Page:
i thank You God for most this amazing
day:for the leaping greenly spirits of trees
and a blue true dream of sky;and for everything
which is natural which is infinite which is yes
(i who have died am alive again today,
and this is the sun's birthday;this is the birth
day of life and love and wings and of the gay
great happening illimitably earth)
how should tasting touching hearing seeing
breathing any-lifted from the no
of all nothing-human merely being
doubt unimaginable You?
(now the ears of my ears awake and
now the eyes of my eyes are opened)
—e e cummings
Esteemed Reader of Our Magazine:
This poem always comes back to me in springtime. After so many cycles, I can recite it from memory. For me, it is a prayer of rebirth, of arising again like Osiris re-membered, like Jesus resurrected, like Helios driving his fire-darting steeds across the sky once again.
No rebirth is complete without the preceding death, and so we are gifted with a composite, dual-face image, like Janus. The binary event is celebrated in the Egyptian text alternately titled Egyptian Book of the Dead and Book of Emerging Forth into the Light. The cycles are perennial overlapping alternations of darkness and light, expansion and contraction, emergence and withdrawal, like the arc of the pendulum, with stillness at the apex of each end.
Death and rebirth are continuous, emerging in large and small fluctuations. The earth circles the sun, and in that cycle, the life of the biosphere and the light of days swell and shrivel. Each month beautiful queen Regina, the moon, wains to extinction and waxes to fullness. Each day brings its phases, a cycle that Vedic scripture organizes into three phases of qualities, or gunas—rajas, the fiery expansion of morning and early evening; tamas, the inert lethargy of afternoon and the nighttime "witching hour;" and sattwa, the moment of balanced equipoise at dusk and dawn.
Closer to the home of our own being, we lie down to sleep at night and rise up awake in the morning. With each breath, we exhale with the possibility that we may never breathe in again, and then inhale once more, a respiratory death and rebirth. Then there is what we call the present moment of consciousness.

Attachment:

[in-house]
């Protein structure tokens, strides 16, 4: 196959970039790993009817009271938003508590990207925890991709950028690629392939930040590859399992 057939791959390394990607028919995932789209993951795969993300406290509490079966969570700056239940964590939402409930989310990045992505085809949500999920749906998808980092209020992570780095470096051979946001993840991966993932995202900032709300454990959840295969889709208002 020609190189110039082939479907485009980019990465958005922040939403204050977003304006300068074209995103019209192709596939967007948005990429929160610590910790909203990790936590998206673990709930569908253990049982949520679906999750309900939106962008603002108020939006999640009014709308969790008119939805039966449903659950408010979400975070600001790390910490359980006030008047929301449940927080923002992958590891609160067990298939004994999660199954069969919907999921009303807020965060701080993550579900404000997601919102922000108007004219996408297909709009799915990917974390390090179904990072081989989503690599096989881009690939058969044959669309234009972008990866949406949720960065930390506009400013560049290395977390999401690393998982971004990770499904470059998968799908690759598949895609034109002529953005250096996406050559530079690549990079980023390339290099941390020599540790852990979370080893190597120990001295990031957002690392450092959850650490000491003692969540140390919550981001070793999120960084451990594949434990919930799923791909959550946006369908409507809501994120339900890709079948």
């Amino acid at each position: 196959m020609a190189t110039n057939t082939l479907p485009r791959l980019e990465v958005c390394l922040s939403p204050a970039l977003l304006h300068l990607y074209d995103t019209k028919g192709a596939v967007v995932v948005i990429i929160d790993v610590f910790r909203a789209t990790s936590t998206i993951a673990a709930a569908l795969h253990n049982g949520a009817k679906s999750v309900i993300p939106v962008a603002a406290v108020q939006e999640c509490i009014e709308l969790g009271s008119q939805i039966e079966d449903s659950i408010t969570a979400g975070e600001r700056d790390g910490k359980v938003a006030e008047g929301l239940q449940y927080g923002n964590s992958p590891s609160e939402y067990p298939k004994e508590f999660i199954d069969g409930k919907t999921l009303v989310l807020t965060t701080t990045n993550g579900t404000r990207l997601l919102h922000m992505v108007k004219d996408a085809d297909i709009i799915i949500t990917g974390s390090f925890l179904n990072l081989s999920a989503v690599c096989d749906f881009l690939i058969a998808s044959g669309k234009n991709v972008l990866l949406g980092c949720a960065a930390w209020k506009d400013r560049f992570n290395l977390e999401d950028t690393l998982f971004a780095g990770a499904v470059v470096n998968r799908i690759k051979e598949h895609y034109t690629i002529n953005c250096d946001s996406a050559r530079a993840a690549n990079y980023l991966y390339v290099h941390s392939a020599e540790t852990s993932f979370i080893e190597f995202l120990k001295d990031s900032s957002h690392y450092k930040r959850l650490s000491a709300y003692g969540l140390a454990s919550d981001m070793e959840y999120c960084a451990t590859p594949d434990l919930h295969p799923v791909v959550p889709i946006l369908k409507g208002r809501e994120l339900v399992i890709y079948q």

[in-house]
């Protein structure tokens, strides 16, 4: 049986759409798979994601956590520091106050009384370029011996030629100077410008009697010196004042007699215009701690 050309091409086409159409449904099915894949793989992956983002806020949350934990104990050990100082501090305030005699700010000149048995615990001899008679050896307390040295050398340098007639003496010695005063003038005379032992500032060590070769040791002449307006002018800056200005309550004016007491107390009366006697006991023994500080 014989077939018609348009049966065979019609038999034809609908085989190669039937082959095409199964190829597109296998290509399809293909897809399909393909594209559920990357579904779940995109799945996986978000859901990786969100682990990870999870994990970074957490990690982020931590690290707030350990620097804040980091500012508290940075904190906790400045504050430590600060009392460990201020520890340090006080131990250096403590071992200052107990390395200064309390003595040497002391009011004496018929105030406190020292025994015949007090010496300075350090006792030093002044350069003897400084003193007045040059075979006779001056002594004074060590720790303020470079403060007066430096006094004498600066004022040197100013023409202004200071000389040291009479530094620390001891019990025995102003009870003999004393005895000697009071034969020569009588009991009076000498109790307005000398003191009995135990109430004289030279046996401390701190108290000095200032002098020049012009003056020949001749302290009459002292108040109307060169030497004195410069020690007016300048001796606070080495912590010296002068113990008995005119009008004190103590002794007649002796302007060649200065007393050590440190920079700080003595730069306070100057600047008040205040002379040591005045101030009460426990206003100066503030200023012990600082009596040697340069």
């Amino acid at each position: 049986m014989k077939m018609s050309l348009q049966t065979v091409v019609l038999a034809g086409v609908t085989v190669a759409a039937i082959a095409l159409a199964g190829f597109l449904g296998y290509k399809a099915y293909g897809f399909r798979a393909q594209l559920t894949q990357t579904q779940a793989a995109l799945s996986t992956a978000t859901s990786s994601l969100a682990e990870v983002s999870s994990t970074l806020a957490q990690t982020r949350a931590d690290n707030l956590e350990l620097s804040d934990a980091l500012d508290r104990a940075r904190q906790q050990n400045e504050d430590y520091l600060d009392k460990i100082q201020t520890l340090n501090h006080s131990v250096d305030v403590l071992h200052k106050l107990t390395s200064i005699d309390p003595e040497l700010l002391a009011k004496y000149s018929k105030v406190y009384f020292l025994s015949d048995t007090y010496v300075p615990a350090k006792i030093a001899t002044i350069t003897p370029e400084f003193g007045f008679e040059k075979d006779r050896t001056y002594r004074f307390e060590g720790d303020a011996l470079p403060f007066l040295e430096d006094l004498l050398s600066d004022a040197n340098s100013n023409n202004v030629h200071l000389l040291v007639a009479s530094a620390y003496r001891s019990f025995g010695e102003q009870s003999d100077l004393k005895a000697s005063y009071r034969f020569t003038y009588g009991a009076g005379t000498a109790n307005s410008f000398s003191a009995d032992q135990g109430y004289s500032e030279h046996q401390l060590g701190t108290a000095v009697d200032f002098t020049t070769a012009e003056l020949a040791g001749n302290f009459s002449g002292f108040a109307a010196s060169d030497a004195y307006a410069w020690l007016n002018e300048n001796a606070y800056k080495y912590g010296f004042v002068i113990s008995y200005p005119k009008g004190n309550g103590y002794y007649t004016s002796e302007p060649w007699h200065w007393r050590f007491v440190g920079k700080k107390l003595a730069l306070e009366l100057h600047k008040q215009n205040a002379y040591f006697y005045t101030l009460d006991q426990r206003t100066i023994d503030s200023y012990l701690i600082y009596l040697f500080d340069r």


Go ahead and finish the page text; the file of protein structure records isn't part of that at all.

What of consciousness? How often do I die into a kind of hypnotic sleep, the living death of the zombie, in a physical body with habit and instinctive impulses, and yet no one is home? How often to I retreat into a dream of past or future, of others and their opinions, of how I look compared to a manufactured image of myself? And what happens when I wake up from this dream? Isn't this also a kind of rebirth, a springtime of the soul?
"I who have died am alive again," because I woke up from the dream. I was gone, and then I came home. In returning to myself, I am freshly birthed into a new moment in which I can accept and take the choice to see the world, my circumstances, myself, and others, as they are—infinite. In this moment of awakening, I see that I was asleep, and I accept it. In this moment of coming around, I return to the effort to more fully inhabit myself and be empty of self.
If I am vigilant, I see that in a moment I may let go of my righteousness, resentment, and greed. I may let go of my self-concern and self-love. I may let go of my vanity. I may put these impulses in a box and allow them to dissolve and disappear. I see that in a moment I have permission to release tension in my body and become mindful to what I am doing and the people I am with. In a moment I die to the unreal and rebirth in presence.
Each death and rebirth is a practice for the demise of the body. Or perhaps the death of the body is a practice for dying to unreality. In either case, it is an invitation to the unknown, as Hamlet soliloquized, "death, / The undiscovered country from whose bourn / No traveler returns, puzzles the will."